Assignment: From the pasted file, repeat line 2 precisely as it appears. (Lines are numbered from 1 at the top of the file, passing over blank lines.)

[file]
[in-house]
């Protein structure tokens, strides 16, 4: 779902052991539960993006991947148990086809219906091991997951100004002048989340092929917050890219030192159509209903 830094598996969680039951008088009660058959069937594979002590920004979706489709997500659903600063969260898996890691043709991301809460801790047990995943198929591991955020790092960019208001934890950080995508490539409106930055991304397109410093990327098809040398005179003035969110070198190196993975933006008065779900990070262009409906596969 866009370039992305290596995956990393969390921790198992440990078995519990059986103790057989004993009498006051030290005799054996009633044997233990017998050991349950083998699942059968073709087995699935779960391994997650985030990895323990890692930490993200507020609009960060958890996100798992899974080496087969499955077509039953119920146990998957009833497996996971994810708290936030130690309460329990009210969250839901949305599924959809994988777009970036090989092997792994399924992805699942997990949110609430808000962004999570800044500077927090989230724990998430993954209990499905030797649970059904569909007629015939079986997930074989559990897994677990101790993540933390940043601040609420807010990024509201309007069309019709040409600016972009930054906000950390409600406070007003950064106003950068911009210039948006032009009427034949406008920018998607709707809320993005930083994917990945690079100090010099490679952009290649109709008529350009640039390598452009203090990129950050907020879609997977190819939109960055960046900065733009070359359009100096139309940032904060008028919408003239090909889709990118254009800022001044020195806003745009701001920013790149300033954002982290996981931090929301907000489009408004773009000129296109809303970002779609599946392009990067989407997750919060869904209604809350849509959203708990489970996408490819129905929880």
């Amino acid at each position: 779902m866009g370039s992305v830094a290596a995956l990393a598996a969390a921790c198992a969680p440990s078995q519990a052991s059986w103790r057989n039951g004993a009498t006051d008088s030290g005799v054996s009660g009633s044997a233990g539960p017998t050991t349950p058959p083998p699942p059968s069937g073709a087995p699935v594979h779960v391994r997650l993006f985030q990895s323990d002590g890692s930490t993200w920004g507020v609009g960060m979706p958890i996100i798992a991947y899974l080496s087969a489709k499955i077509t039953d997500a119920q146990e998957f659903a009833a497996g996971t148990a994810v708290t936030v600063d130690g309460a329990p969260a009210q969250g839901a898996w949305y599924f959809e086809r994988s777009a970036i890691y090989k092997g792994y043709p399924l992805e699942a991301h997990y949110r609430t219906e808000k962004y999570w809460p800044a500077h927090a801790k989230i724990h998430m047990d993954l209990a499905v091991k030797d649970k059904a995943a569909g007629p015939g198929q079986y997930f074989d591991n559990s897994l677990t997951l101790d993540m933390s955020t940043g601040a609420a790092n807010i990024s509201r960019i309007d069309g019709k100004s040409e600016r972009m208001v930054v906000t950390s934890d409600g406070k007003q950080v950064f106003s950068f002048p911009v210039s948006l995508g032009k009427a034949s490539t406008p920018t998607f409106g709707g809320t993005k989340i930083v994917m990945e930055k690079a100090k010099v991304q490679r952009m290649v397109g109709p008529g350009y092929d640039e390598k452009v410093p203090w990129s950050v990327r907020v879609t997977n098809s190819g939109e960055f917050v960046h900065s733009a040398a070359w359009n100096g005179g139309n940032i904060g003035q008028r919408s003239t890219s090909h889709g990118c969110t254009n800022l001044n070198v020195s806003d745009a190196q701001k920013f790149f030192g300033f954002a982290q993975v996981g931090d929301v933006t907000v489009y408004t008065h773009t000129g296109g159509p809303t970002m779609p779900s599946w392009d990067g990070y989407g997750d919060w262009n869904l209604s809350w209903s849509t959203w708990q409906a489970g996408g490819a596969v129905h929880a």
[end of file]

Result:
């Protein structure tokens, strides 16, 4: 779902052991539960993006991947148990086809219906091991997951100004002048989340092929917050890219030192159509209903 830094598996969680039951008088009660058959069937594979002590920004979706489709997500659903600063969260898996890691043709991301809460801790047990995943198929591991955020790092960019208001934890950080995508490539409106930055991304397109410093990327098809040398005179003035969110070198190196993975933006008065779900990070262009409906596969 866009370039992305290596995956990393969390921790198992440990078995519990059986103790057989004993009498006051030290005799054996009633044997233990017998050991349950083998699942059968073709087995699935779960391994997650985030990895323990890692930490993200507020609009960060958890996100798992899974080496087969499955077509039953119920146990998957009833497996996971994810708290936030130690309460329990009210969250839901949305599924959809994988777009970036090989092997792994399924992805699942997990949110609430808000962004999570800044500077927090989230724990998430993954209990499905030797649970059904569909007629015939079986997930074989559990897994677990101790993540933390940043601040609420807010990024509201309007069309019709040409600016972009930054906000950390409600406070007003950064106003950068911009210039948006032009009427034949406008920018998607709707809320993005930083994917990945690079100090010099490679952009290649109709008529350009640039390598452009203090990129950050907020879609997977190819939109960055960046900065733009070359359009100096139309940032904060008028919408003239090909889709990118254009800022001044020195806003745009701001920013790149300033954002982290996981931090929301907000489009408004773009000129296109809303970002779609599946392009990067989407997750919060869904209604809350849509959203708990489970996408490819129905929880």